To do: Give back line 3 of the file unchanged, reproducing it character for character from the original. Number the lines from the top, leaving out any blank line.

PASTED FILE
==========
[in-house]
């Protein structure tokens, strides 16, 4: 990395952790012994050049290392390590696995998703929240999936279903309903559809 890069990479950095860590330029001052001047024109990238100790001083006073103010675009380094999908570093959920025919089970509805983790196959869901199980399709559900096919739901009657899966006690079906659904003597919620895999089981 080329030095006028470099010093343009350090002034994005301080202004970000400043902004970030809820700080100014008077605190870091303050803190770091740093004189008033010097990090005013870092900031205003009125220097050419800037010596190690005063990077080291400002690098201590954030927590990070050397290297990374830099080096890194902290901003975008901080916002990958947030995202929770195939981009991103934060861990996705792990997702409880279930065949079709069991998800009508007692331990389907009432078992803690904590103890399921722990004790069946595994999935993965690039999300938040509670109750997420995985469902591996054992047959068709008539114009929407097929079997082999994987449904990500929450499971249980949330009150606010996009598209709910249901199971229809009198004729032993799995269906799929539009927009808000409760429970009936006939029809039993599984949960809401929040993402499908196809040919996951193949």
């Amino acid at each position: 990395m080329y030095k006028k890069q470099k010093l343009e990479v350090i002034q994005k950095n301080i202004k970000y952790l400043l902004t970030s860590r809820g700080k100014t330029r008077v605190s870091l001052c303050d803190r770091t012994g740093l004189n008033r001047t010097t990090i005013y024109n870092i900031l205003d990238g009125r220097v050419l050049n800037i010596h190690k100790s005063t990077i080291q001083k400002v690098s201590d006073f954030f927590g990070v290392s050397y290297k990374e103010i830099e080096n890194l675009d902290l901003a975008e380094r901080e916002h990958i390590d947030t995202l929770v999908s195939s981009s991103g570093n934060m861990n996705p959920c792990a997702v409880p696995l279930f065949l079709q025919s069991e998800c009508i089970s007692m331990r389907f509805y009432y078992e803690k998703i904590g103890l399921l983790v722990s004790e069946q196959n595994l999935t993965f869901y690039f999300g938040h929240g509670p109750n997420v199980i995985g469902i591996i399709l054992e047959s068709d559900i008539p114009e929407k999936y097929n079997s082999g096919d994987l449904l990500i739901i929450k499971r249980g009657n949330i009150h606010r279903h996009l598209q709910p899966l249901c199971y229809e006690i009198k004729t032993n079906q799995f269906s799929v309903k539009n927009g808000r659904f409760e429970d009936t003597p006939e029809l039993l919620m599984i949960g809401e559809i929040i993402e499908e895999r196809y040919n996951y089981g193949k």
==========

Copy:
């Amino acid at each position: 990395m080329y030095k006028k890069q470099k010093l343009e990479v350090i002034q994005k950095n301080i202004k970000y952790l400043l902004t970030s860590r809820g700080k100014t330029r008077v605190s870091l001052c303050d803190r770091t012994g740093l004189n008033r001047t010097t990090i005013y024109n870092i900031l205003d990238g009125r220097v050419l050049n800037i010596h190690k100790s005063t990077i080291q001083k400002v690098s201590d006073f954030f927590g990070v290392s050397y290297k990374e103010i830099e080096n890194l675009d902290l901003a975008e380094r901080e916002h990958i390590d947030t995202l929770v999908s195939s981009s991103g570093n934060m861990n996705p959920c792990a997702v409880p696995l279930f065949l079709q025919s069991e998800c009508i089970s007692m331990r389907f509805y009432y078992e803690k998703i904590g103890l399921l983790v722990s004790e069946q196959n595994l999935t993965f869901y690039f999300g938040h929240g509670p109750n997420v199980i995985g469902i591996i399709l054992e047959s068709d559900i008539p114009e929407k999936y097929n079997s082999g096919d994987l449904l990500i739901i929450k499971r249980g009657n949330i009150h606010r279903h996009l598209q709910p899966l249901c199971y229809e006690i009198k004729t032993n079906q799995f269906s799929v309903k539009n927009g808000r659904f409760e429970d009936t003597p006939e029809l039993l919620m599984i949960g809401e559809i929040i993402e499908e895999r196809y040919n996951y089981g193949k």